0
$\begingroup$

Shown below is a snippet from the paper Arbitrage-free SVI volatility surfaces by Jim Gatheral and Antoine Jacquier (2013) (https://arxiv.org/pdf/1204.0646.pdf) .

The formulae shown below are on page 12, Theorem 4.1.

Is the first line basically saying "The partial derivative of theta with respect to t is always greater than equal to zero"?

In the second line what is the middle condition? Is that "Partial derivative of (theta * phi(theta) with respect to theta"?

Can somebody with math background please explain the notation to me:

  • $\partial_t \theta_t \ge 0$ for all $t \ge 0$;
  • $0 \le \partial_\theta (\theta \varphi(\theta)) \le \frac{1}{\rho^2}(1+\sqrt{1-\rho^2} )\varphi(\theta)$.
$\endgroup$
4
  • $\begingroup$ edit the question with a link to or title of the paper might help, but it would be better if you add a list of what the paper's own definitions are for the variables displayed here, since the other symbols requested depend on the context of those variables' definitions $\endgroup$ – develarist Sep 23 '20 at 19:02
  • $\begingroup$ Please reopen my question. Thanks. $\endgroup$ – JohnGa Sep 23 '20 at 23:42
  • $\begingroup$ Reopened but please improve your presentation further using LaTeX. $\endgroup$ – Bob Jansen Sep 24 '20 at 7:42
  • $\begingroup$ In what page are these equations in the paper? What is $\theta$ in the second equation? is it a real number? so in the first equation $\theta$ is a function and in the second a number? $\endgroup$ – user39119 Sep 24 '20 at 11:10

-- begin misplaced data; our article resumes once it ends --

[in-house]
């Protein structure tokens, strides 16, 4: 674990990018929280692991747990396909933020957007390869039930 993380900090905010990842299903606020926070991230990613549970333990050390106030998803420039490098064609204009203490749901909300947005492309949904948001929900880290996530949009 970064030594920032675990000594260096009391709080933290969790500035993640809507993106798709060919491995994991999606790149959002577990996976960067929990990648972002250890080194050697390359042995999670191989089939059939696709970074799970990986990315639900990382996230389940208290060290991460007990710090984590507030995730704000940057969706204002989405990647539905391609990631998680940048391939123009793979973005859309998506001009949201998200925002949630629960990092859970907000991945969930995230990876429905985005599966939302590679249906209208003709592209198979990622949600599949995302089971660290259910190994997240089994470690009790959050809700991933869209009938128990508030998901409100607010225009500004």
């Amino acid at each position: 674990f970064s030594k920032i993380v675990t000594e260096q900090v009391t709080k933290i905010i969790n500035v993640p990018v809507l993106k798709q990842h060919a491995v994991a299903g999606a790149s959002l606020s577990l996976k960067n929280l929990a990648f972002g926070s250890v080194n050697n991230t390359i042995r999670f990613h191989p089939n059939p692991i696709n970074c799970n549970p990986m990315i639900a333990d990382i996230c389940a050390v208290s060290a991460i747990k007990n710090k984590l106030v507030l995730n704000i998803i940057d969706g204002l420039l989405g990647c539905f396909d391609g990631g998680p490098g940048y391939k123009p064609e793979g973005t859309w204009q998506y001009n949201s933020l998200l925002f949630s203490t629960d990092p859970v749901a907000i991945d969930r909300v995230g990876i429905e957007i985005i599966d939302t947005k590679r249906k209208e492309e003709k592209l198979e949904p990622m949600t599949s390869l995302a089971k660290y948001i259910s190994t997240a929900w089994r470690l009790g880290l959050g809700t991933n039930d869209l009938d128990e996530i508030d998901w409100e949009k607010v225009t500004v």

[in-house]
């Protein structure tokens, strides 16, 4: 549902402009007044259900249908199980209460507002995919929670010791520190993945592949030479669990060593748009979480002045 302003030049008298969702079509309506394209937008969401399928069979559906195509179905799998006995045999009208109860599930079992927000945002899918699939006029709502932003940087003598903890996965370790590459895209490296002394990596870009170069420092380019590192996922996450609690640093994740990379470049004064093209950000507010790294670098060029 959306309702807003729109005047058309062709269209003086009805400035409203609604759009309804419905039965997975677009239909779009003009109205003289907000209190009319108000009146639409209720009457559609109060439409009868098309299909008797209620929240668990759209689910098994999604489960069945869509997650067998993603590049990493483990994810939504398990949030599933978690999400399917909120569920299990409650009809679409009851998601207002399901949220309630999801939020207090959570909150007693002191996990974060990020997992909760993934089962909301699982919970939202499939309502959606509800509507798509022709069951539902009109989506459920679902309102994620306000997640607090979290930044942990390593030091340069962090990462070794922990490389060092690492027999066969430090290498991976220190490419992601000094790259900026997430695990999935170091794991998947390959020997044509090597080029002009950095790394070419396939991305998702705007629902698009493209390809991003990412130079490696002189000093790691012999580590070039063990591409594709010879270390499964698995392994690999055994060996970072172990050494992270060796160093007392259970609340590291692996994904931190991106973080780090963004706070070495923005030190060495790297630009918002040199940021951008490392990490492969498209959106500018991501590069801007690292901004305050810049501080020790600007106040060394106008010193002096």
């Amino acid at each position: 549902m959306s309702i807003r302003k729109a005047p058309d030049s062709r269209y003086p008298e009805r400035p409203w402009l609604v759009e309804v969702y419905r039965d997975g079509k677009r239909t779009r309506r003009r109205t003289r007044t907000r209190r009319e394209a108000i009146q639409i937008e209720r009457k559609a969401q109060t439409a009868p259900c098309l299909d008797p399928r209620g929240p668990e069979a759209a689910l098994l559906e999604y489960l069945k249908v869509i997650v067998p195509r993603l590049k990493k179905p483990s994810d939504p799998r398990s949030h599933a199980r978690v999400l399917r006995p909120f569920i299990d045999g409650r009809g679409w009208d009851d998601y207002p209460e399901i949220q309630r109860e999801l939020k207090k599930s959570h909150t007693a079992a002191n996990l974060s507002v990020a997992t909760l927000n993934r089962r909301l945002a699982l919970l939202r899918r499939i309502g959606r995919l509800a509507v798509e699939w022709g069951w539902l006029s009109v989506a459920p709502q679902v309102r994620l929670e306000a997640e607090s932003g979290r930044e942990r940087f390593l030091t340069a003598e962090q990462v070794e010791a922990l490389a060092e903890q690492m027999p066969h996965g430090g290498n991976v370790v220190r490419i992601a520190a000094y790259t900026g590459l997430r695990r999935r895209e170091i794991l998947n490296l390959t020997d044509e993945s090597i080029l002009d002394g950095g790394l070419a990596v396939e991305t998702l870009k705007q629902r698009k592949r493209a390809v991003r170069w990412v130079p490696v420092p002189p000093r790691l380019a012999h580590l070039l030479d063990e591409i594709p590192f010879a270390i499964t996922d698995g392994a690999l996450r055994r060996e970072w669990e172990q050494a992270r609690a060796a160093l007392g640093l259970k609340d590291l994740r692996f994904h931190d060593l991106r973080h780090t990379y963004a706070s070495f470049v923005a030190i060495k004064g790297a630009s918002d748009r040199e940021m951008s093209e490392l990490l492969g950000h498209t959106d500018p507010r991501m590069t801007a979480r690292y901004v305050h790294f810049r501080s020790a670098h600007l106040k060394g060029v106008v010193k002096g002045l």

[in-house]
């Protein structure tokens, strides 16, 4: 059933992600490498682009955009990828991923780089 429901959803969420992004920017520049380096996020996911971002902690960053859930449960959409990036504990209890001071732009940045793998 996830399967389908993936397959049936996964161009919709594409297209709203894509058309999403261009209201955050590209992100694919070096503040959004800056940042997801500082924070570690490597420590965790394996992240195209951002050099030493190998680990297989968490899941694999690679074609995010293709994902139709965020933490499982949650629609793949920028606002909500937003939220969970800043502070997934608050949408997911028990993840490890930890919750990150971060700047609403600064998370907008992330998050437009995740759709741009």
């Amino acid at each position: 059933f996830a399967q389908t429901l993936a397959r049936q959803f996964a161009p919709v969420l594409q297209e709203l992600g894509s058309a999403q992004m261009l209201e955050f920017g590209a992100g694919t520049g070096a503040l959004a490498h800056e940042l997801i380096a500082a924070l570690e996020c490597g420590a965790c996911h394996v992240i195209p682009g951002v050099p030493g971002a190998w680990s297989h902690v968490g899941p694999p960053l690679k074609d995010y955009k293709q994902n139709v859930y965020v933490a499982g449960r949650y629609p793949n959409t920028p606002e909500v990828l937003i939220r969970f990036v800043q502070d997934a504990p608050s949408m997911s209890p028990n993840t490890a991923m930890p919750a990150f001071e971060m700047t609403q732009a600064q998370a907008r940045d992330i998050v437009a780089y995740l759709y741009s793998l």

1
$\begingroup$

From the words that follow (or precede) these equations in the paper it seems that your interpretation is correct. $\partial_t \theta(t)$ is just an abbreviation for $\frac{\partial \theta_t}{\partial t}$. Both should be read as "the partial [derivative] of theta t with respect to t". This usage is common in Stochastic Calculus and the author has decided to use the same notation for ordinary calculus. (Although slightly non-standard it does reduce the amount of writing you have to do, and is especially convenient when you are at the blackboard, speaking and writing at the same time).

$\endgroup$
3
  • $\begingroup$ Thanks for editing the post noob2. Now I know how to use LaTex. And also, thanks for the answer. $\endgroup$ – JohnGa Sep 24 '20 at 13:53
  • $\begingroup$ When you mean such notation is common in stochastic calculus - do you mean expressions like $dW_t$? $\endgroup$ – rubikscube09 Sep 26 '20 at 19:56
  • $\begingroup$ Yes, never a fraction like $\frac{dy}{dx}$ with two differentials one on top of the other, always everything written on one line with $dW_t,dX_t,dt$ etc. appearing by themselves. $\endgroup$ – noob2 Sep 26 '20 at 21:29

Your Answer

By clicking “Post Your Answer”, you agree to our terms of service, privacy policy and cookie policy

Not the answer you're looking for? Browse other questions tagged or ask your own question.